US consumer spending in March beats forecasts
US consumer spending unexpectedly rose in March, official figures have shown.
Spending rose 0.2% in the month, according to the Commerce Department, beating economists' expectations for no change.
However, the increase is the smallest in consumer spending for three months, and marks a slowdown from February's 0.7% jump and January's 0.3% rise.
The data showed personal income also grew last month, rising by 0.2%, compared with 1.1% the previous month.
The increase in March's spending was largely driven by higher spending on utilities, as unseasonably cold weather took its toll.
The data tallies with last Friday's GDP release, when the government said consumer spending rose at its fastest pace in more than two years during the first three months of the year.
The strength of consumer spending, which accounts for about 70% of all US economic activity, helped the US economy to record a 2.5% annualised rate of growth in the first three quarter.
Other data showed the housing market as a brighter spot.
The National Association of Realtors said sales of previously owned homes rose in March to their highest level since April 2010.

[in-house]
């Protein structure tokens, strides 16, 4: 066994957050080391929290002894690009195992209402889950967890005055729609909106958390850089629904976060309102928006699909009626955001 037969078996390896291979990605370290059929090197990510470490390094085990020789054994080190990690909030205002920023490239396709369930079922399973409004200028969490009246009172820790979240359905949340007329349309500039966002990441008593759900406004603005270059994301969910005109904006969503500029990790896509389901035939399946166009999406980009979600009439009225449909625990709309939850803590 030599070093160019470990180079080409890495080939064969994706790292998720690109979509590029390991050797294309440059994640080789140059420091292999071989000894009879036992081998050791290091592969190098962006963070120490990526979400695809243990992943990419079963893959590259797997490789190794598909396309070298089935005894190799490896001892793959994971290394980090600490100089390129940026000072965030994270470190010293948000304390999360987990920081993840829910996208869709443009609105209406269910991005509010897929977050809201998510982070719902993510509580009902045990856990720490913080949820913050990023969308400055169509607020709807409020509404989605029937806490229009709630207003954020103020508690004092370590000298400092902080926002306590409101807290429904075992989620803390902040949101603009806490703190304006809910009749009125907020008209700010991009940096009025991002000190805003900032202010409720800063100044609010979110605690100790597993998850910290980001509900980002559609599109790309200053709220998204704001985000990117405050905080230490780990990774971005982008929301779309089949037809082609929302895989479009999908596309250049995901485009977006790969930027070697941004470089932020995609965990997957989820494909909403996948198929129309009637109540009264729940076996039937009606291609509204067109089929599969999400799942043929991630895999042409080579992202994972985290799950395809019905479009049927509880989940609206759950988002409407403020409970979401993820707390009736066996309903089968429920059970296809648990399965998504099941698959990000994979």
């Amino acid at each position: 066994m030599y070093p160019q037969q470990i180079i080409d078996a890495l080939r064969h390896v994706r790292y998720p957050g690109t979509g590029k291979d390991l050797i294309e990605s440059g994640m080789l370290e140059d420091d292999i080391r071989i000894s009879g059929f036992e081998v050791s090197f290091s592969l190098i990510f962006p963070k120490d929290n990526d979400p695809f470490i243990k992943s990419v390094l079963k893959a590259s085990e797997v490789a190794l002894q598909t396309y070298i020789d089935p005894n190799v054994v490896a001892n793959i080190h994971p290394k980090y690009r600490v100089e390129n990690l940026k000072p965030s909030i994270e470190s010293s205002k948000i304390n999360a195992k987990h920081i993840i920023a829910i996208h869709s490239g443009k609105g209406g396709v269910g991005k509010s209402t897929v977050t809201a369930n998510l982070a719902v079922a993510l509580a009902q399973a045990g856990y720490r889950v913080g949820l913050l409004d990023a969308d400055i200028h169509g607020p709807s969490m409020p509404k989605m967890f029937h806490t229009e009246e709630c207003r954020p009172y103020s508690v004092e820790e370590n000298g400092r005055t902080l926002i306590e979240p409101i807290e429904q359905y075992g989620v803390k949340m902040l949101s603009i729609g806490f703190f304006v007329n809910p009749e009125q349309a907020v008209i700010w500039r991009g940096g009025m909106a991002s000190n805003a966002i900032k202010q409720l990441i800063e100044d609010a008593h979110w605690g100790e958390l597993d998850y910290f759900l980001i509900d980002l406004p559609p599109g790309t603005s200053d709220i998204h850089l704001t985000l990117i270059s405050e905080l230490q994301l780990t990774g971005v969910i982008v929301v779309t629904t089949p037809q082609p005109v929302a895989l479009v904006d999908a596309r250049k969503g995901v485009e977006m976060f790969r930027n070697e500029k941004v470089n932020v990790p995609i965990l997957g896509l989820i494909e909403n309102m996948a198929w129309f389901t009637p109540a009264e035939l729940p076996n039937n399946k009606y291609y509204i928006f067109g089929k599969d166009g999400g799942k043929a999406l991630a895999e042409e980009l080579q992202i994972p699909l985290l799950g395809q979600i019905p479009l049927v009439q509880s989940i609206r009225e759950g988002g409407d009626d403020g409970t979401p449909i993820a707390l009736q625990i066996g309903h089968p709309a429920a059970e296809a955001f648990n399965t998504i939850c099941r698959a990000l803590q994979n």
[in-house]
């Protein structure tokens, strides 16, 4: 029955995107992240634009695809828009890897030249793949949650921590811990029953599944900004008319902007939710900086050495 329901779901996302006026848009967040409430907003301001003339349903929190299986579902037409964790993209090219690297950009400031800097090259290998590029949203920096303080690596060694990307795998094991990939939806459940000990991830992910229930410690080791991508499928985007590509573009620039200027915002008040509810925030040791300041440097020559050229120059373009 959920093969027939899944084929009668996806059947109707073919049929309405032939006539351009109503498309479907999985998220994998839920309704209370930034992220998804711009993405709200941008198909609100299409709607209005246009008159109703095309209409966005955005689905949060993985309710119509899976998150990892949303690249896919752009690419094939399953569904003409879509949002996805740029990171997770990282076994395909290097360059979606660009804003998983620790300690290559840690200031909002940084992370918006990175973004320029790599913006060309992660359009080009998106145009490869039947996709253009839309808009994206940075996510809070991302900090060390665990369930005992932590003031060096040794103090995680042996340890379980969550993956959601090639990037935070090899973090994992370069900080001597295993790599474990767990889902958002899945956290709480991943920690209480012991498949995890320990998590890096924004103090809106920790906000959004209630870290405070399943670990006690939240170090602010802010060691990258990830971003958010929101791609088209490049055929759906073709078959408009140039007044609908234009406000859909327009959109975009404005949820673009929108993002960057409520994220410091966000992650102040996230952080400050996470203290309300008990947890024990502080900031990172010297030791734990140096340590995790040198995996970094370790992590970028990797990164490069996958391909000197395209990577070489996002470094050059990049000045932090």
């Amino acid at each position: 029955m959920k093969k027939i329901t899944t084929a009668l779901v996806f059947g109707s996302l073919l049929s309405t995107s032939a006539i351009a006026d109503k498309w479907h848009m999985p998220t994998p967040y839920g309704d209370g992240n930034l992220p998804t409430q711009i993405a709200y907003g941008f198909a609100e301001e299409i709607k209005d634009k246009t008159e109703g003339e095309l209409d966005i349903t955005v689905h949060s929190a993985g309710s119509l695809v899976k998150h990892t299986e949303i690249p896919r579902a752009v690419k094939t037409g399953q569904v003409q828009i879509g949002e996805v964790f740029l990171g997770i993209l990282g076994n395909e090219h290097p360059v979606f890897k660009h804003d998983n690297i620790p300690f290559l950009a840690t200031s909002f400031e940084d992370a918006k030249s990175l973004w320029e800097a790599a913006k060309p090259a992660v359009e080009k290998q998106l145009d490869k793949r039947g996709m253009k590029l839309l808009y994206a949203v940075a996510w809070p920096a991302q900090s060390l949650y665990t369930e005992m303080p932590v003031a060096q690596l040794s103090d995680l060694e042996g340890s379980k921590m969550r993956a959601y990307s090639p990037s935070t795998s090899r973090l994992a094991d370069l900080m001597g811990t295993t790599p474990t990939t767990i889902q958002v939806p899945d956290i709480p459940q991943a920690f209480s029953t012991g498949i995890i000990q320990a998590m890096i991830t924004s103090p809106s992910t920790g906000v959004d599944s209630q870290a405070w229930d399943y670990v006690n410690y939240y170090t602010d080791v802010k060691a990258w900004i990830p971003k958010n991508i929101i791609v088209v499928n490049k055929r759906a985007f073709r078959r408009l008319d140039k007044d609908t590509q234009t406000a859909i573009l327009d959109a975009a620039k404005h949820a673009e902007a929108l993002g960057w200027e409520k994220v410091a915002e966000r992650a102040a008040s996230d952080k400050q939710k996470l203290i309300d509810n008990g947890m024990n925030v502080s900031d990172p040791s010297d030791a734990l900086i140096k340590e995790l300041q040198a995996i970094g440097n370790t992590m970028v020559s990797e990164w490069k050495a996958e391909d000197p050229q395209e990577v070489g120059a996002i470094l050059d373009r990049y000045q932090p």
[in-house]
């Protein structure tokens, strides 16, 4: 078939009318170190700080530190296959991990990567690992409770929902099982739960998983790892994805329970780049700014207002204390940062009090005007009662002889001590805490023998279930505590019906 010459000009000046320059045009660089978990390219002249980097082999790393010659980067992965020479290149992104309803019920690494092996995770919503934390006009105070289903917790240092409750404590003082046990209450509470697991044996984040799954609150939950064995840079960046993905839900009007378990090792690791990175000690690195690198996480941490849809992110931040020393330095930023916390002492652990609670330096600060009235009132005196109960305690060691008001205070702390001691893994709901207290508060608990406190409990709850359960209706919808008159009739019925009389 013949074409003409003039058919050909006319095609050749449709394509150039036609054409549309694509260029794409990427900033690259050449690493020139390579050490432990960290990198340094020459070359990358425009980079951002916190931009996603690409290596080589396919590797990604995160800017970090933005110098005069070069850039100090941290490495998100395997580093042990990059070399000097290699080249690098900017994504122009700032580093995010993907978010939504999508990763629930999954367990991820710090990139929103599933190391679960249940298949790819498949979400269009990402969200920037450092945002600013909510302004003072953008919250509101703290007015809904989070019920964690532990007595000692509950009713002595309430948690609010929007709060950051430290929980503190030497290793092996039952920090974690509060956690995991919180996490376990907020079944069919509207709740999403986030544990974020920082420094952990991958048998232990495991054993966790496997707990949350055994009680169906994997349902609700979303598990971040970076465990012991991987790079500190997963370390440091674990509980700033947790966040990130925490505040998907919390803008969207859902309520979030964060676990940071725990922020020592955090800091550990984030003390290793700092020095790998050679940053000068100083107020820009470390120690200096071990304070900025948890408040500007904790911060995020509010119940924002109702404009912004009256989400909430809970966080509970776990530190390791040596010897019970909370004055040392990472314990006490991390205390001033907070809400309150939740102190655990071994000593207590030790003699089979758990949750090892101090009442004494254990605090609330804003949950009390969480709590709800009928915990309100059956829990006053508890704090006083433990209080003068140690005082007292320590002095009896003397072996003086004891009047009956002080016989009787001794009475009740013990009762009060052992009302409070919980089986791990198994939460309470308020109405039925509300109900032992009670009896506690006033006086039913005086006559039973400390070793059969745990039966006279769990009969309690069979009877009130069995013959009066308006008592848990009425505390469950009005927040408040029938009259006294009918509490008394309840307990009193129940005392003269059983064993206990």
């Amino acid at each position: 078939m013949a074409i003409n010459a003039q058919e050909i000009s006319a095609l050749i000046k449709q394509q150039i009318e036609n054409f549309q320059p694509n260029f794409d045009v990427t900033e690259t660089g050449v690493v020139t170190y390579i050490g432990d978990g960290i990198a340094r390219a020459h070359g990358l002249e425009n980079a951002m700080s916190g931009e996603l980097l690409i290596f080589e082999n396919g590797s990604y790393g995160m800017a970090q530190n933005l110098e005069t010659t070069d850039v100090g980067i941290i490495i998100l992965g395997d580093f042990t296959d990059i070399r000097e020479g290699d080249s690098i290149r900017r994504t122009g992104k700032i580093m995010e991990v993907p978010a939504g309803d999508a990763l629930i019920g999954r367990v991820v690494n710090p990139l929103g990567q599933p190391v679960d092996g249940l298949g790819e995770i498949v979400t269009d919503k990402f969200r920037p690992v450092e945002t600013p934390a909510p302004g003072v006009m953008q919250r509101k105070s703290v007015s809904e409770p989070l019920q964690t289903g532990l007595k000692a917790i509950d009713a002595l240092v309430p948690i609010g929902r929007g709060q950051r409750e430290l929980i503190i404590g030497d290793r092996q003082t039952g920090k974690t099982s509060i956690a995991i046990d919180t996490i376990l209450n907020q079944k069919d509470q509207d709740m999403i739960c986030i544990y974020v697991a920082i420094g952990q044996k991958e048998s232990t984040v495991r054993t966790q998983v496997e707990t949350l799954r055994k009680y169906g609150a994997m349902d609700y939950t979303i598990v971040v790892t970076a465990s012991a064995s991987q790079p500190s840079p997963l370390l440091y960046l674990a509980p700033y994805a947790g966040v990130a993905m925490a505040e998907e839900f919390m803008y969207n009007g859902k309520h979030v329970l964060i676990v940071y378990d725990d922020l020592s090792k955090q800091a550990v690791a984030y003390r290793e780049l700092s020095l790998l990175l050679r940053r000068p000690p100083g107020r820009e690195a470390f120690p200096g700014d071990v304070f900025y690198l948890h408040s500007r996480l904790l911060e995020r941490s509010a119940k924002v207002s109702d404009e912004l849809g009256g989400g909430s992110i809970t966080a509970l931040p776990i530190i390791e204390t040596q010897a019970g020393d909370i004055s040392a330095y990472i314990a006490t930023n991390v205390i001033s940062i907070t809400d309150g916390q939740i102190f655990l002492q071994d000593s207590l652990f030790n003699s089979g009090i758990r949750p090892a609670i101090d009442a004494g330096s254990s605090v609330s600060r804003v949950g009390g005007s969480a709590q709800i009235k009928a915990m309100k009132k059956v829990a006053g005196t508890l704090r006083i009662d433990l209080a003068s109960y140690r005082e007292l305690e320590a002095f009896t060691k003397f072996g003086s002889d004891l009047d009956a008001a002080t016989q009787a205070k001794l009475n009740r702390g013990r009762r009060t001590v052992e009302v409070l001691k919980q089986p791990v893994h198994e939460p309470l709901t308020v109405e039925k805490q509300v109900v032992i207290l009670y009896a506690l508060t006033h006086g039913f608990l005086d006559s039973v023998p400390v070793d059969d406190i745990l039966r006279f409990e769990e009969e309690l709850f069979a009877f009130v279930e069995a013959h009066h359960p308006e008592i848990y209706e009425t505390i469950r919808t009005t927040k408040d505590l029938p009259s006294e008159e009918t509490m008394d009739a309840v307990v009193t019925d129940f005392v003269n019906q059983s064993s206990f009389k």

Its pending sales index was up 1.5% to 105.7.Fiscal tightening
Investors appeared to welcome the latest data, with the Dow Jones index of leading US shares rising 106.2 points to close at 14,818.75.
The broader S&P 500 gained 11.37 points to reach 1,593.61, just surpassing its previous record of 1,593.37.
Some economists believe the better than expected consumer spending data for March could mean growth will not slow as sharply as feared in the second quarter of the year.
"There appears to be more momentum heading into the second quarter on the consumer side than we had expected," said Andrew Grantham, an economist at CIBC World Markets.
But others point to the slowdown from previous months - which had been widely anticipated after the government's "sequester" spending cuts - as being the more significant factor.
Spending in March was "much less impressive than it looks", commented Ian Shepherdson, chief economist at Pantheon Macroeconomic Advisors, saying it was largely boosted by a weather related jump in spending on gas and electric utilities, which will reverse in April.
"The weakness of spending on goods in recent months... is the underlying story. Fiscal tightening is hurting," he said.